Feline Urinary Tract Disease (FLUTD) can be affected by what your cat eats. Feeding your cat the wrong food can contribute to the development of a urinary tract disease (FLUTD) and kidney damage. A diet that is too high in calcium, phosphorus and magnesium can cause crystals to form in the urinary tract. This can cause pain, irritation and and possible blockage in the long run. Veterinarians believe feeding diet based cat food with restricted amounts of the above mentioned minerals can assist in the dissolution of some types of stones that may have formed in a cat’s urinary tract.
1. What’s the Most Common Ingredient?
The first and most common ingredient that should be listed is protein specifically, meat or fish. Read the label carefully. Here are variations you could see:
Canned cat food:
Dry cat food:
Other helpful ingredients, for good urinary tract health, are blueberries and cranberries. Vegetables such as carrots are good and rice is a great grain for your cat to consume.
2. Are There By-Products?
If by-products are listed in the ingredients, put it back. By-products are filler material, and have limited nutritional value for your kitty. By-products are typically carbohydrates and since cats are carnivores, they need protein, not lots of carbs, for proper nutrition.
Here are some examples of by-products:
Canned cat food:
Corn gluten meal
Ground yellow corn
Dry cat food:
Ground Yellow Corn
Chicken By-Product Meal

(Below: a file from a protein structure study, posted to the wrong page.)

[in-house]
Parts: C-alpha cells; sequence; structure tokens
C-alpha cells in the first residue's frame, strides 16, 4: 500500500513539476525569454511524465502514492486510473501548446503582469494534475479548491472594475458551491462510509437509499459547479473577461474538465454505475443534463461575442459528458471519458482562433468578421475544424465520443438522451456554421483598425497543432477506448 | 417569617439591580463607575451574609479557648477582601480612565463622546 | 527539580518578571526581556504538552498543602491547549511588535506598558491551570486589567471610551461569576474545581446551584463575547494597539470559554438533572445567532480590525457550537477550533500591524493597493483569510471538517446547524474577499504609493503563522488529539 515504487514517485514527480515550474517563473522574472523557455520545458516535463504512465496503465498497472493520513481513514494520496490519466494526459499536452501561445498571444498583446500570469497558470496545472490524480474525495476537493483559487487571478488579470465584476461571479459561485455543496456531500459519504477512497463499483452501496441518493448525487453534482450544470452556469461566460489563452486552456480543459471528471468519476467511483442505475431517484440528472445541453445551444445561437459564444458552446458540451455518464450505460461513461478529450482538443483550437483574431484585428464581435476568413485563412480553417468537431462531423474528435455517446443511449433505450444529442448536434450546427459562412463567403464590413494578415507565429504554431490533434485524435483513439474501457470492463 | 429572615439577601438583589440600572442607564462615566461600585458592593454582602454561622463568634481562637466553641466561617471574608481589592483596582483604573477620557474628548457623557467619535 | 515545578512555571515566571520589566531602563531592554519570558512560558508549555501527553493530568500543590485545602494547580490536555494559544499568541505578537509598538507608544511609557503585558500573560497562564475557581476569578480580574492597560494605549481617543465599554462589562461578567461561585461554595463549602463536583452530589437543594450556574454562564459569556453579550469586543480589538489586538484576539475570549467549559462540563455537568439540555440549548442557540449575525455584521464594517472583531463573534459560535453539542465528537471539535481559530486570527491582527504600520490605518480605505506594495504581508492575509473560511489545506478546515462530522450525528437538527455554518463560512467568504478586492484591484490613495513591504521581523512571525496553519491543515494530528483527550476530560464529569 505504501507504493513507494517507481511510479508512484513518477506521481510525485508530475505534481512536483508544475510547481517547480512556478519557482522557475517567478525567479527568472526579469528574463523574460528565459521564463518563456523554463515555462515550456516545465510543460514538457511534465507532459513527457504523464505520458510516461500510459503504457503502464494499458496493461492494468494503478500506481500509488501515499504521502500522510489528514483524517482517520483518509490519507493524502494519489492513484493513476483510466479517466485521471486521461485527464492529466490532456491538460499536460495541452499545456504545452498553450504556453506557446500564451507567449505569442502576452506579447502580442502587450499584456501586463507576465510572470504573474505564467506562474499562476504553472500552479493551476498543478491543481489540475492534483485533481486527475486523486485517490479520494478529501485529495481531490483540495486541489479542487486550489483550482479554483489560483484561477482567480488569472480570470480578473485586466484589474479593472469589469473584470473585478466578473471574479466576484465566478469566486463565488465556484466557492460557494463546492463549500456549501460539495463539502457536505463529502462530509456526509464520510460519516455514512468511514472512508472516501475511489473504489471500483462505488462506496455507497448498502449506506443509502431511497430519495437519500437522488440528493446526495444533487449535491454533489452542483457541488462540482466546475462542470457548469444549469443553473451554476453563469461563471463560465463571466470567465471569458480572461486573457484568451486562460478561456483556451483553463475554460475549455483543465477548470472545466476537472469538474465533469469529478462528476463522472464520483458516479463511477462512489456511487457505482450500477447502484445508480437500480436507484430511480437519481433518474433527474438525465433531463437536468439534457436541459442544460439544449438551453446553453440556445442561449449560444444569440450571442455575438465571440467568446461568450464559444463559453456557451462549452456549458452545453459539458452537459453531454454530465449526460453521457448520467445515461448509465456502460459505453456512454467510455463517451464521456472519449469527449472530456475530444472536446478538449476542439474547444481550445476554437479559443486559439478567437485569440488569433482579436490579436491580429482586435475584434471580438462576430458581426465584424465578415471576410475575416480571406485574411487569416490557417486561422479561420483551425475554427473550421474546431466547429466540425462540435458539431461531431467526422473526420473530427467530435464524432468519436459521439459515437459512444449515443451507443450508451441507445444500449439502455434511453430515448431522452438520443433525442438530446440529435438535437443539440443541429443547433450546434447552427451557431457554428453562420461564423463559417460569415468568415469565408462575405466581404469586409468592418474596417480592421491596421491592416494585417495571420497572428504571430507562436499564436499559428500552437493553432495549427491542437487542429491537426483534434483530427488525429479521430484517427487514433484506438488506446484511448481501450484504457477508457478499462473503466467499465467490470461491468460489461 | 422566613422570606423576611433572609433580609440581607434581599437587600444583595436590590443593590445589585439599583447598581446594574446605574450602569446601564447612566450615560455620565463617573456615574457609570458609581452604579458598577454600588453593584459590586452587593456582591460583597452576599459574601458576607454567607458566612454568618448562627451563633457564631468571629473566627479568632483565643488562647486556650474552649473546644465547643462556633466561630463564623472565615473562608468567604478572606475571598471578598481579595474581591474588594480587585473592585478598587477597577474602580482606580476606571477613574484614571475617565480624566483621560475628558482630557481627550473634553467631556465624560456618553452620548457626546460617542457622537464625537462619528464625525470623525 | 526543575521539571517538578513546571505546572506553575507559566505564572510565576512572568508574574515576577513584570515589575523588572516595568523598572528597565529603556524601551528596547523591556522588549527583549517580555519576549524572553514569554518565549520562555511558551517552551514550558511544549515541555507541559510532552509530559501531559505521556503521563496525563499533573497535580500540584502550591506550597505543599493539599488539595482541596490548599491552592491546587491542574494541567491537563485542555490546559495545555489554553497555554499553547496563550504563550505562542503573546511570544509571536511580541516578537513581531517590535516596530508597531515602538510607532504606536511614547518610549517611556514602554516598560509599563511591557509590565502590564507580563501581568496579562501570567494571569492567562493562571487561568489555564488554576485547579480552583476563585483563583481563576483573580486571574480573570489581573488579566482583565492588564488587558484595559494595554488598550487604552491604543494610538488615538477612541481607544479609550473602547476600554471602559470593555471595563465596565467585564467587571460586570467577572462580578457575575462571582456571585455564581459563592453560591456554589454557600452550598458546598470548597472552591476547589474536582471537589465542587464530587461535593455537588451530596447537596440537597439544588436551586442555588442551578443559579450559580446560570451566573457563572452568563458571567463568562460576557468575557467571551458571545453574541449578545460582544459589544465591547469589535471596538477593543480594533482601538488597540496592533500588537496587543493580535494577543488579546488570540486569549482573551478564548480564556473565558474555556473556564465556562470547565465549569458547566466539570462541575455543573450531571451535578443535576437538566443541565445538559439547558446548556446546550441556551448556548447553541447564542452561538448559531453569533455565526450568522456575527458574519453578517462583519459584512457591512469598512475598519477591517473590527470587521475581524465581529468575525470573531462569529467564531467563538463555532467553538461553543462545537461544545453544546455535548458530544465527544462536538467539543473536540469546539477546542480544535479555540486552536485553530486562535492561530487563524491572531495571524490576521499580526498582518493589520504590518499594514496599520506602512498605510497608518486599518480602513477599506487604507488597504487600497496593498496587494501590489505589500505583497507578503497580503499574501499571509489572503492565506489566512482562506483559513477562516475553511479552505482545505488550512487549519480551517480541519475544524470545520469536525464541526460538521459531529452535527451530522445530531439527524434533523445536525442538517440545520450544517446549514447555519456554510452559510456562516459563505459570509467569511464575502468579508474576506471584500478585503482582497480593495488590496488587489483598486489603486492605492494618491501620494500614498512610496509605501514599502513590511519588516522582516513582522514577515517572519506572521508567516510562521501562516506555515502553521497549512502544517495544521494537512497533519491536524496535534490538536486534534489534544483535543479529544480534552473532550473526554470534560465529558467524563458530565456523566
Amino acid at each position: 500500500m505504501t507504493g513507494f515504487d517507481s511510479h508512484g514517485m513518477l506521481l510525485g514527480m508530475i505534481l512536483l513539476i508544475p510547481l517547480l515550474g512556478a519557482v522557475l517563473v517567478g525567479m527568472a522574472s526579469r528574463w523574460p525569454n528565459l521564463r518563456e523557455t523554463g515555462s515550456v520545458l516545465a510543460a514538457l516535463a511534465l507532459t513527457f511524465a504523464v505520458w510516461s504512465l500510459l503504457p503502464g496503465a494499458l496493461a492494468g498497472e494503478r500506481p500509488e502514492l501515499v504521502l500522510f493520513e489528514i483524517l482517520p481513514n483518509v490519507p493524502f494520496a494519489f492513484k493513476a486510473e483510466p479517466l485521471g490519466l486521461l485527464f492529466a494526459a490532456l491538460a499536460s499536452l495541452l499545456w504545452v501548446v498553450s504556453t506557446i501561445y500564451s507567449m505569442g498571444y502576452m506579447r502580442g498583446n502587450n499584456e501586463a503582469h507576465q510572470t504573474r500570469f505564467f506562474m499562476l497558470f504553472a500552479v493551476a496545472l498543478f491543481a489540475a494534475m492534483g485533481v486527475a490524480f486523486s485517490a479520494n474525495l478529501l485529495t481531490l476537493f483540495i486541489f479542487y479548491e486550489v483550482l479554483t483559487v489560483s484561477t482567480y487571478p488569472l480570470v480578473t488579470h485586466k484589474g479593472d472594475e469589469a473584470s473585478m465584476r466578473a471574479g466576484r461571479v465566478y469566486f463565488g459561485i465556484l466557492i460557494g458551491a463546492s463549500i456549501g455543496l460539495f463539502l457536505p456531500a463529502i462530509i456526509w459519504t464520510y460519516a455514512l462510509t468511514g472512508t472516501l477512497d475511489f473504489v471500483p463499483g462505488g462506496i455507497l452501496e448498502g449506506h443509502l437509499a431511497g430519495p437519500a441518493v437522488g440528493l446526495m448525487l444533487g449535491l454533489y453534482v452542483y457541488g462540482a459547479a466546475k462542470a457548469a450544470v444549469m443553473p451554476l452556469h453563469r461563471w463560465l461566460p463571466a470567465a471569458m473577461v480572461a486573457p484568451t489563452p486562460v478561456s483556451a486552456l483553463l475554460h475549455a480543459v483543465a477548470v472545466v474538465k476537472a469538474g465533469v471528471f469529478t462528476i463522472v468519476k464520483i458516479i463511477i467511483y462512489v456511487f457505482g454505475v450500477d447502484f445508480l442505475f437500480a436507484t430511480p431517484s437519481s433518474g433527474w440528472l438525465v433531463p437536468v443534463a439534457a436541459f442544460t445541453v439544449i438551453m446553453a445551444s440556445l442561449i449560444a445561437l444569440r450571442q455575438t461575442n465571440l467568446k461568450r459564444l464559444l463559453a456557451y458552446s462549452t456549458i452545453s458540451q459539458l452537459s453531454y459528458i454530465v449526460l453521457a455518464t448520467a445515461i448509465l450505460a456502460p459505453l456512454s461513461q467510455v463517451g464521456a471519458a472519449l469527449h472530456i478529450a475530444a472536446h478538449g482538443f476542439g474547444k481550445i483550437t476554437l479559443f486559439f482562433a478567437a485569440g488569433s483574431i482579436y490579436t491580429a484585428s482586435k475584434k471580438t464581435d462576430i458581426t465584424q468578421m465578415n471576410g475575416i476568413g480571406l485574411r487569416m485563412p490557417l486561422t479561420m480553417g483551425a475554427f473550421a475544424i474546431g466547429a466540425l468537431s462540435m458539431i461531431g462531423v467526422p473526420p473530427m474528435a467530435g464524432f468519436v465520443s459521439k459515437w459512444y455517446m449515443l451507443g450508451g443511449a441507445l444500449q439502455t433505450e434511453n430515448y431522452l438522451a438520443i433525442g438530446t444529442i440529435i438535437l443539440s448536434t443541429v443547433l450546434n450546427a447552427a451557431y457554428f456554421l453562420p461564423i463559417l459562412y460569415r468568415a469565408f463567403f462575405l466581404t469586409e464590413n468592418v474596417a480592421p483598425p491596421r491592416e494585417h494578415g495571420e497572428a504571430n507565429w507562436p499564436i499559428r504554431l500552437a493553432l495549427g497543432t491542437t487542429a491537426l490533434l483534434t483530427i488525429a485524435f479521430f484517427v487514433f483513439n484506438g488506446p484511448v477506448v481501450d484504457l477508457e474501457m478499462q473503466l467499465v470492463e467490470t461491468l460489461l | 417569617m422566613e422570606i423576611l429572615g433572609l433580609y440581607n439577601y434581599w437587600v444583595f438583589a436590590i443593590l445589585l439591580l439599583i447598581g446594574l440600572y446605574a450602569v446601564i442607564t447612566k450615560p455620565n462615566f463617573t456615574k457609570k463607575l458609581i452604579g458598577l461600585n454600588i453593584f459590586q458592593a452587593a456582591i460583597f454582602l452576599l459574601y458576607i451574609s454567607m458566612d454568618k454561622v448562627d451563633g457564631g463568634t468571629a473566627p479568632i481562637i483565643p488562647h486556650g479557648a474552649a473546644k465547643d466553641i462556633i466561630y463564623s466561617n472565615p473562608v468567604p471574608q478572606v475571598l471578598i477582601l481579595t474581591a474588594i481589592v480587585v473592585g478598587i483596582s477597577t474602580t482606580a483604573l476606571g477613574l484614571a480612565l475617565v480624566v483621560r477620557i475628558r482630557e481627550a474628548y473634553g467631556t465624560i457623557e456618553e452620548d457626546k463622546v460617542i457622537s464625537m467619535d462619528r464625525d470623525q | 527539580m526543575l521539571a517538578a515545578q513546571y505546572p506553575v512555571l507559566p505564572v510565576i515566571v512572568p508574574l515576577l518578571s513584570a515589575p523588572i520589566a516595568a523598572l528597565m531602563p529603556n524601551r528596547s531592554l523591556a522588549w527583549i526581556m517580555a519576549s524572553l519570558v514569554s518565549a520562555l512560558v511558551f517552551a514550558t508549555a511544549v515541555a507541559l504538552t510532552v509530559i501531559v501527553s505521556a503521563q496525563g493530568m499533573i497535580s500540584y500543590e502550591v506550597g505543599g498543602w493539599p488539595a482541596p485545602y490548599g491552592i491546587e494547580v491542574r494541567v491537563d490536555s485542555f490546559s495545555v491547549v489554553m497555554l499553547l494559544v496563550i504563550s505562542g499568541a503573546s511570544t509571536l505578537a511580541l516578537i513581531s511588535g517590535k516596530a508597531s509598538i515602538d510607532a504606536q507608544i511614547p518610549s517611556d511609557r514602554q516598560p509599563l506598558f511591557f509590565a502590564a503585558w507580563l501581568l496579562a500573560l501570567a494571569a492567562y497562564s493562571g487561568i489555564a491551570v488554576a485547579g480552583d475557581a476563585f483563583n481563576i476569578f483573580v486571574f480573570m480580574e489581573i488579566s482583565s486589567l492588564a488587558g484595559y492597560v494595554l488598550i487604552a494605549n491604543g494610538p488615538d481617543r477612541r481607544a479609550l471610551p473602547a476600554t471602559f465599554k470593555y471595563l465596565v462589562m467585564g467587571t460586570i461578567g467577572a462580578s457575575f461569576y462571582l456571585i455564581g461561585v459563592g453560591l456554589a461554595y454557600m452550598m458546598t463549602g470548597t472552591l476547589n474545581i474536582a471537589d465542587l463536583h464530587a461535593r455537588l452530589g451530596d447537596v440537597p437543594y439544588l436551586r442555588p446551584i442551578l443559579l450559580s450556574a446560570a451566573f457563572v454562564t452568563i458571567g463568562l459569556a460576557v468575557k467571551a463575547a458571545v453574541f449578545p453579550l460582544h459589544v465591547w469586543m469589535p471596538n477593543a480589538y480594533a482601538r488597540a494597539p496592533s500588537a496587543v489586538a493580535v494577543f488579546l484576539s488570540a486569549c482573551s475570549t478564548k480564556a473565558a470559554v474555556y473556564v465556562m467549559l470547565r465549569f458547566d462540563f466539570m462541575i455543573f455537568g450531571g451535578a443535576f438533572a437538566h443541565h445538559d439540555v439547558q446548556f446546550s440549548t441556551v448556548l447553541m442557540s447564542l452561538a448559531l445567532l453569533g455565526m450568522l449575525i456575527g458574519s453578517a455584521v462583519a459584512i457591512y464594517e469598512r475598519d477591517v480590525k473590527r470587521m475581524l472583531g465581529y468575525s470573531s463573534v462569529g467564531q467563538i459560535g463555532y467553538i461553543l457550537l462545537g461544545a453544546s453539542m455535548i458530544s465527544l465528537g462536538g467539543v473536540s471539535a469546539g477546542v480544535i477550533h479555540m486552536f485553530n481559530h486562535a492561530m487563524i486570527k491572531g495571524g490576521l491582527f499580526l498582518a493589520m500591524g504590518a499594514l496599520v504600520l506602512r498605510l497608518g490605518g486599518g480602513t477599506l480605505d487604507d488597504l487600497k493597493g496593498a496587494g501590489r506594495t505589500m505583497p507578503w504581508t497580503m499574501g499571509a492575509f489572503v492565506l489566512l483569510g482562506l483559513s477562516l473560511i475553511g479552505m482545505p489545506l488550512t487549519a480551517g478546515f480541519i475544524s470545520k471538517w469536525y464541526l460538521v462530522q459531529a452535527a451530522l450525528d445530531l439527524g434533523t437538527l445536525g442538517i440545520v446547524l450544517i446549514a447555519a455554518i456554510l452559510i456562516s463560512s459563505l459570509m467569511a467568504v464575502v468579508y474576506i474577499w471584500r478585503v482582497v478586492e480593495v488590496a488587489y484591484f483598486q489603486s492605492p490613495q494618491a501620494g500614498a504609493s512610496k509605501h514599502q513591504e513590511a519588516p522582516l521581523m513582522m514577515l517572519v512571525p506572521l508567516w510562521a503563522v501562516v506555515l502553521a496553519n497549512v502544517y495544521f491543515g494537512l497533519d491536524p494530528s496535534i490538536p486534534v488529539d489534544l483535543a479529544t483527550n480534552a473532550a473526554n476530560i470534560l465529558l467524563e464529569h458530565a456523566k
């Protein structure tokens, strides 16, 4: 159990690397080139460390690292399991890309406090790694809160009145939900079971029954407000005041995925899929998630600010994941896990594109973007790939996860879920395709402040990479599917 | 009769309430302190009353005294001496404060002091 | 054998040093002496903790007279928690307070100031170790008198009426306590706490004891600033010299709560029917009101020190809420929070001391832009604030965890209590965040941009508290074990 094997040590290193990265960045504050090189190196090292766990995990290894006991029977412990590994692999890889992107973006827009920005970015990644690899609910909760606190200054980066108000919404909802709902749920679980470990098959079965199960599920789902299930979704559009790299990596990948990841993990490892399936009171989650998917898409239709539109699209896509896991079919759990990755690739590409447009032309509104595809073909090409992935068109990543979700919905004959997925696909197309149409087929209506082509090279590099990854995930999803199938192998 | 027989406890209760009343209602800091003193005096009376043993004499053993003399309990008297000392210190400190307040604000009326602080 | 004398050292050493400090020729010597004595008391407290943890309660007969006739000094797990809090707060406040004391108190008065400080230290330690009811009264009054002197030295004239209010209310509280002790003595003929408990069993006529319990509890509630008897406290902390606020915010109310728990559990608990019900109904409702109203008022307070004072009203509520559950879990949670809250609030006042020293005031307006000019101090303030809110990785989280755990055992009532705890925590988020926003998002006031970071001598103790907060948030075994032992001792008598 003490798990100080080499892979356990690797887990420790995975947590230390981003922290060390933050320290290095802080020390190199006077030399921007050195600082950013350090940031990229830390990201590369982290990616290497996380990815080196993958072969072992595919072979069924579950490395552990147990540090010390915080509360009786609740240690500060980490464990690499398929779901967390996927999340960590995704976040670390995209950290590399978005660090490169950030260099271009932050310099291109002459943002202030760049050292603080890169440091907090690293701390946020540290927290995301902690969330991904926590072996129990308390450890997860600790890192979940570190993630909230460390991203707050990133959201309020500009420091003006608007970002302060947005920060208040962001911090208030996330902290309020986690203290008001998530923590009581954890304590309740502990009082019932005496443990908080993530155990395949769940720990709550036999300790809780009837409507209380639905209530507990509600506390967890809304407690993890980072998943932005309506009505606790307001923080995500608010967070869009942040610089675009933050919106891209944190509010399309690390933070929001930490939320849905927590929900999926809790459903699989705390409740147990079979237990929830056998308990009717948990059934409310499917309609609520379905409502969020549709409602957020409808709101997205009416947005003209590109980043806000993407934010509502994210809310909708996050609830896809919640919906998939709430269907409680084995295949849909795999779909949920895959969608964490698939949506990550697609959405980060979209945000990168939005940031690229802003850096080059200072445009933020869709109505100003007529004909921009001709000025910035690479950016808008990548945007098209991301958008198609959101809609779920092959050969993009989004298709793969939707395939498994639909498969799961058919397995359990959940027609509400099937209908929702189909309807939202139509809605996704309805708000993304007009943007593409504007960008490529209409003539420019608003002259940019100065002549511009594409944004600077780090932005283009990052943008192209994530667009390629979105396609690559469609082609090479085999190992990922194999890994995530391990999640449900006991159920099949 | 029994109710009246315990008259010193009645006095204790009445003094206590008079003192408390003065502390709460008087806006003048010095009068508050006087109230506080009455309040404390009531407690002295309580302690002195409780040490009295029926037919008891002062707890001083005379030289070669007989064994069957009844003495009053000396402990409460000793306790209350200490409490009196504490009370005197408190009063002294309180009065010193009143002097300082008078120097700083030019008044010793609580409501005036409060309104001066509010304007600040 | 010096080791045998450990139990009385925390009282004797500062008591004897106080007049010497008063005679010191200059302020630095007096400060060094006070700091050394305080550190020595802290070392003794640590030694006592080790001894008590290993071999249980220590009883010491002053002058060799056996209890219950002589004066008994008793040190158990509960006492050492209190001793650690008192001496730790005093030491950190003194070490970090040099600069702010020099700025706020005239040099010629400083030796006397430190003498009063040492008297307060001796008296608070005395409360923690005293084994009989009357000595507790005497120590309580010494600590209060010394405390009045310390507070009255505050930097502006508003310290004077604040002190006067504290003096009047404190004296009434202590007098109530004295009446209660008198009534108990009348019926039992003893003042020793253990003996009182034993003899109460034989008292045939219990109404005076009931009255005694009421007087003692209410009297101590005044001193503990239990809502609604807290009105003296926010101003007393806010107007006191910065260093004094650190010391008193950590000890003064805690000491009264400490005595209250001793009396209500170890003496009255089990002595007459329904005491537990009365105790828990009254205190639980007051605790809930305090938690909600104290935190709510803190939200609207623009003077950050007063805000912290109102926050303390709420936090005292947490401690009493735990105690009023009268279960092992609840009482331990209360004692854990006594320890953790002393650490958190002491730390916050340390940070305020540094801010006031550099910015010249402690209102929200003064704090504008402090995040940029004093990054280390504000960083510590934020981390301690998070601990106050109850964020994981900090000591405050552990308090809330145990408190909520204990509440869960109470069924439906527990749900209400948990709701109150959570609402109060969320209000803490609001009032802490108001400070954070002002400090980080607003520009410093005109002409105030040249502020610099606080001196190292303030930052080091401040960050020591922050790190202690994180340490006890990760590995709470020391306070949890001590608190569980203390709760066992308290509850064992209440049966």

Corn Gluten Meal
3. How Much Moisture Is In the Cat Food?
What’s the percentage of moisture in the cat food you’re considering? The higher the number, the better for your kitty. More moisture means your cat will urinate more. Increased urination will flush out any crystals that may be trying to form in your cat’s urinary tract. Canned cat food has a higher moisture content than dry.
4. How Much Magnesium Does the Cat Food Contain?
An excess of magnesium will contribute to struvite crystal formation. Some magnesium is necessary, but generally look for cat food that has a maximum of 0.025% magnesium to prevent struvite crystals.
5. Does the Cat Food Contain DL-Methionine?
DL-Methionine is an amino acid with sulfur, which helps regulate ammonia formation in urine. This amino acid helps maintain your cat’s urine pH balance at around 6.6, which is normal and does not encourage crystal formation.
Balanced nutrition is an essential part of an active, healthy cat lifestyle. If your cat has been diagnosed with a urinary tract problem, it’s important to get her on the right diet. Special diet food can help control mineral levels, maintain a healthy urine pH and reduce inflammation to safely resolve feline urinary issues. Always consult your veterinarian for a detailed diagnosis and ask them to recommend the best food for your cat’s urinary tract health. Many foods, both prescription and over-the-counter, can help prevent and treat feline urinary tract disease. Here are some recommended cat foods for feline urinary tract health: